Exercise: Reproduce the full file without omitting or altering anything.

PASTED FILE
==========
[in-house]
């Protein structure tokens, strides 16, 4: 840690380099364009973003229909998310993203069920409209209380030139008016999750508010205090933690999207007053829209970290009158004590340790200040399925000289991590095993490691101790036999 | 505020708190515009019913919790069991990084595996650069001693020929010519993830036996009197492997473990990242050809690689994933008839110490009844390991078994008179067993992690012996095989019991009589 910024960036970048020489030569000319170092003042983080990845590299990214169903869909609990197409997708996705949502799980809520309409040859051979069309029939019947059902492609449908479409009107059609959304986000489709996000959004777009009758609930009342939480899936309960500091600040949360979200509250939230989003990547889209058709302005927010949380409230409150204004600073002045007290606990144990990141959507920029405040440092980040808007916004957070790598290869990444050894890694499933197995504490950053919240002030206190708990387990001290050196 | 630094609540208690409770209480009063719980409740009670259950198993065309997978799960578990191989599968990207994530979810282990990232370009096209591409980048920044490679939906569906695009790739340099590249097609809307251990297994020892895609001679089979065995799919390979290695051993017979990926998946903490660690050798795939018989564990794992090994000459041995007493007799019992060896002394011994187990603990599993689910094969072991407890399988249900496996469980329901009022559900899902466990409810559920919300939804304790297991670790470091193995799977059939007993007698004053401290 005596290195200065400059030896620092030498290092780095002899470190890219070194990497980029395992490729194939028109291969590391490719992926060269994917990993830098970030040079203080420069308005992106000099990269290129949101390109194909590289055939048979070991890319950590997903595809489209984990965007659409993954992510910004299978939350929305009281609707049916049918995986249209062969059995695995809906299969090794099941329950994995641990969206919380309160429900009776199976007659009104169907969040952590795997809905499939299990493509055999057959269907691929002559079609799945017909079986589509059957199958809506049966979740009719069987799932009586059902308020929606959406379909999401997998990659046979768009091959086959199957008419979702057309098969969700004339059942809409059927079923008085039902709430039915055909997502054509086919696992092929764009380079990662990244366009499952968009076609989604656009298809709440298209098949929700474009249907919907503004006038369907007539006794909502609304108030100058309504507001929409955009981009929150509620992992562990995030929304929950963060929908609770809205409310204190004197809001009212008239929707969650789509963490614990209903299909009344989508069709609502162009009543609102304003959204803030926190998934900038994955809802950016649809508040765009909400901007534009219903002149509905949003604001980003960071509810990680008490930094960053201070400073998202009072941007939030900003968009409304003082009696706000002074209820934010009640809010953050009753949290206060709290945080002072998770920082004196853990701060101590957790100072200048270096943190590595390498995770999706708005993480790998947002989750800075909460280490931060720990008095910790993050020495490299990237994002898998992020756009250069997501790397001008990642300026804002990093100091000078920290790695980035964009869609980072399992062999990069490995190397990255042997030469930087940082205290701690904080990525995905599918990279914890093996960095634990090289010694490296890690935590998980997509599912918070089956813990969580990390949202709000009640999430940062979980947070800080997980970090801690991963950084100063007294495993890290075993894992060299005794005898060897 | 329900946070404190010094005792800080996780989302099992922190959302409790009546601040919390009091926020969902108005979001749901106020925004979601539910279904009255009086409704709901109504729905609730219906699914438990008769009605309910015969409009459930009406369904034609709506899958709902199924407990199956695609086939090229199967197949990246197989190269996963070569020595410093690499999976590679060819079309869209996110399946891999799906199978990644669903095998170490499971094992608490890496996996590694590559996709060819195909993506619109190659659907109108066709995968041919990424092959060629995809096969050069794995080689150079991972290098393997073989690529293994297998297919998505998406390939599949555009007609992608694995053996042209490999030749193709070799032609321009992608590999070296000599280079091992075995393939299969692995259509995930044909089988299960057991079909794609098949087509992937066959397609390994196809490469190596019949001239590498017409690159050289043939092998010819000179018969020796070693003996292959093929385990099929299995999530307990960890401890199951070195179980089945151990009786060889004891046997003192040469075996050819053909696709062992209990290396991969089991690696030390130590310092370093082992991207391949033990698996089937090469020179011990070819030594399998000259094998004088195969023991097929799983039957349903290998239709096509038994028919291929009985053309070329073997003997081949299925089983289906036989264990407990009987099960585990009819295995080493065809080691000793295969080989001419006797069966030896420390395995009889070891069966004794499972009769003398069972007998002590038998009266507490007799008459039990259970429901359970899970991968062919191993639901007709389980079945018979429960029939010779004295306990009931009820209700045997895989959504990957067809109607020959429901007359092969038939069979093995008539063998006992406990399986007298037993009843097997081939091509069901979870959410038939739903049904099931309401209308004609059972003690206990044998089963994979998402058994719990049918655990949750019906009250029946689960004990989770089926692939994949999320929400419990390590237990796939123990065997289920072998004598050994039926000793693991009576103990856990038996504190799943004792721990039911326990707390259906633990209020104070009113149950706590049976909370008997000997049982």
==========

[in-house]
């Protein structure tokens, strides 16, 4: 840690380099364009973003229909998310993203069920409209209380030139008016999750508010205090933690999207007053829209970290009158004590340790200040399925000289991590095993490691101790036999 | 505020708190515009019913919790069991990084595996650069001693020929010519993830036996009197492997473990990242050809690689994933008839110490009844390991078994008179067993992690012996095989019991009589 910024960036970048020489030569000319170092003042983080990845590299990214169903869909609990197409997708996705949502799980809520309409040859051979069309029939019947059902492609449908479409009107059609959304986000489709996000959004777009009758609930009342939480899936309960500091600040949360979200509250939230989003990547889209058709302005927010949380409230409150204004600073002045007290606990144990990141959507920029405040440092980040808007916004957070790598290869990444050894890694499933197995504490950053919240002030206190708990387990001290050196 | 630094609540208690409770209480009063719980409740009670259950198993065309997978799960578990191989599968990207994530979810282990990232370009096209591409980048920044490679939906569906695009790739340099590249097609809307251990297994020892895609001679089979065995799919390979290695051993017979990926998946903490660690050798795939018989564990794992090994000459041995007493007799019992060896002394011994187990603990599993689910094969072991407890399988249900496996469980329901009022559900899902466990409810559920919300939804304790297991670790470091193995799977059939007993007698004053401290 005596290195200065400059030896620092030498290092780095002899470190890219070194990497980029395992490729194939028109291969590391490719992926060269994917990993830098970030040079203080420069308005992106000099990269290129949101390109194909590289055939048979070991890319950590997903595809489209984990965007659409993954992510910004299978939350929305009281609707049916049918995986249209062969059995695995809906299969090794099941329950994995641990969206919380309160429900009776199976007659009104169907969040952590795997809905499939299990493509055999057959269907691929002559079609799945017909079986589509059957199958809506049966979740009719069987799932009586059902308020929606959406379909999401997998990659046979768009091959086959199957008419979702057309098969969700004339059942809409059927079923008085039902709430039915055909997502054509086919696992092929764009380079990662990244366009499952968009076609989604656009298809709440298209098949929700474009249907919907503004006038369907007539006794909502609304108030100058309504507001929409955009981009929150509620992992562990995030929304929950963060929908609770809205409310204190004197809001009212008239929707969650789509963490614990209903299909009344989508069709609502162009009543609102304003959204803030926190998934900038994955809802950016649809508040765009909400901007534009219903002149509905949003604001980003960071509810990680008490930094960053201070400073998202009072941007939030900003968009409304003082009696706000002074209820934010009640809010953050009753949290206060709290945080002072998770920082004196853990701060101590957790100072200048270096943190590595390498995770999706708005993480790998947002989750800075909460280490931060720990008095910790993050020495490299990237994002898998992020756009250069997501790397001008990642300026804002990093100091000078920290790695980035964009869609980072399992062999990069490995190397990255042997030469930087940082205290701690904080990525995905599918990279914890093996960095634990090289010694490296890690935590998980997509599912918070089956813990969580990390949202709000009640999430940062979980947070800080997980970090801690991963950084100063007294495993890290075993894992060299005794005898060897 | 329900946070404190010094005792800080996780989302099992922190959302409790009546601040919390009091926020969902108005979001749901106020925004979601539910279904009255009086409704709901109504729905609730219906699914438990008769009605309910015969409009459930009406369904034609709506899958709902199924407990199956695609086939090229199967197949990246197989190269996963070569020595410093690499999976590679060819079309869209996110399946891999799906199978990644669903095998170490499971094992608490890496996996590694590559996709060819195909993506619109190659659907109108066709995968041919990424092959060629995809096969050069794995080689150079991972290098393997073989690529293994297998297919998505998406390939599949555009007609992608694995053996042209490999030749193709070799032609321009992608590999070296000599280079091992075995393939299969692995259509995930044909089988299960057991079909794609098949087509992937066959397609390994196809490469190596019949001239590498017409690159050289043939092998010819000179018969020796070693003996292959093929385990099929299995999530307990960890401890199951070195179980089945151990009786060889004891046997003192040469075996050819053909696709062992209990290396991969089991690696030390130590310092370093082992991207391949033990698996089937090469020179011990070819030594399998000259094998004088195969023991097929799983039957349903290998239709096509038994028919291929009985053309070329073997003997081949299925089983289906036989264990407990009987099960585990009819295995080493065809080691000793295969080989001419006797069966030896420390395995009889070891069966004794499972009769003398069972007998002590038998009266507490007799008459039990259970429901359970899970991968062919191993639901007709389980079945018979429960029939010779004295306990009931009820209700045997895989959504990957067809109607020959429901007359092969038939069979093995008539063998006992406990399986007298037993009843097997081939091509069901979870959410038939739903049904099931309401209308004609059972003690206990044998089963994979998402058994719990049918655990949750019906009250029946689960004990989770089926692939994949999320929400419990390590237990796939123990065997289920072998004598050994039926000793693991009576103990856990038996504190799943004792721990039911326990707390259906633990209020104070009113149950706590049976909370008997000997049982």